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Read All About It..........................................Book Review

THE DOOG (David Harrison and Steve Gordos) (Know The Score books, £18.99)


Derek Doogan

The biography of former Wolves and Villa star Derek Doogan reviewed by Dave Woodhall.

Derek Dougan was one of the most controversial footballers of all time. Best known for his time with Wolves, he was also a top-class goalscorer with Blackburn, Villa, Peterborough and Leicester and Northern Ireland.

The trouble was, he was just a bit too controversial to be remembered solely for his playing ability. And there’s no doubt Doogan was good - 280 goals in a career spent almost exclusively in the top flight, and still playing there at the age of 37.

Capped 43 times for Northern Ireland in an international career that lasted 15 years and was brought to a premature end because he put football ahead of football politics. By anyone’s standards that’s a career to be proud of, yet it tells only a part of the Derek Dougan story.

The Doog suffers from the same problem as John Peel’s Mangrove of the Marshes; the subject died at an inconvenient time. In Peel’s case this led to a part-autobiography, in the case of The Doog, he left the telling of his story to others. Not that they didn’t make a good job of it, but Dougan’s life would have been the subject of a fascinating autobiography. As it is, much of the tales contained herein remain half-empty.

There’s also the problem of fitting almost fifty years in the public eye into less than 200 pages. Messrs Harrison and Gordos, Wolves supporters and distinguished writers both, do the best they can.

Many of the incidents in Dougan's life are well covered. We read the first in-depth account of his involvement in the car crash which claimed the life of Express & Star reporter Malcolm Williams following Villa's League Cup final success in 1961.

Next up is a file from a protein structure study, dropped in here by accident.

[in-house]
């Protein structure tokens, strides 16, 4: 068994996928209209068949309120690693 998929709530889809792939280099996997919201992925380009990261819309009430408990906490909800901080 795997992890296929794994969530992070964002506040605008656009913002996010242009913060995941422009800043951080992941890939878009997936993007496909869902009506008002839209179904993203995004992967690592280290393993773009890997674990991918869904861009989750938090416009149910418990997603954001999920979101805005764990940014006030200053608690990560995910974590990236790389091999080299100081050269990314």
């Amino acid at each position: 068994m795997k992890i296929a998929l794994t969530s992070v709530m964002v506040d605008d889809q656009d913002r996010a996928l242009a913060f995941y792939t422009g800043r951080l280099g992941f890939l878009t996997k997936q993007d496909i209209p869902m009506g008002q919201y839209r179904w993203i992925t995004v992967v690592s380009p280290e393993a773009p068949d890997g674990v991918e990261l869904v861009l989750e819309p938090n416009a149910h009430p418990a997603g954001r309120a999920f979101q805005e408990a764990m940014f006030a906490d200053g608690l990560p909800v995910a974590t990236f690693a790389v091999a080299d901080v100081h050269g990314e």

There are accounts of the many managers Dougan fell out with – Joe Mercer and, especially, Bill McGarry amongst them. How his participation in an all-Ireland XI for a friendly with Brazil ended Dougan’s international career. Most controversially, Dougan’s time as Wolves’ chief executive under the Bhattis gets an airing.

For me, this is the most fascinating chapter of his career, as fellow directors of the time attempt the impossible by portraying the brothers in a sympathetic light. Were the Bhattis stitched up by Wolverhampton council because the town fathers didn’t want ‘foreigners’ owning their best-known asset? It’s a fascinating topic and one worthy of a book of its own.

Like his part in the Duncan Edwards Sports Clinic appeal, the authors give Dougan a sympathetic verdict here, and in both episodes he comes over as a man who let his exuberance run away with him. In sharp contrast is the chapter dealing with his relations with Wolves striker John Richards, which ended in the men scarcely on speaking terms. Richards wasn’t the only one to find Dougan a man who made friends and enemies with equal ease. Never was the term ‘likeable rogue’ better employed.

But too much of Dougan’s life is covered in frustratingly brief detail. His role as PFA chairman and his part in the freedom of contract regulations, which were an important part in the transformation of footballers from virtual serfs to staggeringly wealthy celebrities.

His time at Kettering that helped bring about shirt sponsorship being allowed in British football. The dabbling in Northern Ireland politics, work to help former players and a love life that could be charitably described as eventful.

It’s here, but leaves the reader wanting to know more. Maybe there’ll be an extended paperback?

(Know The Score books, £18.99

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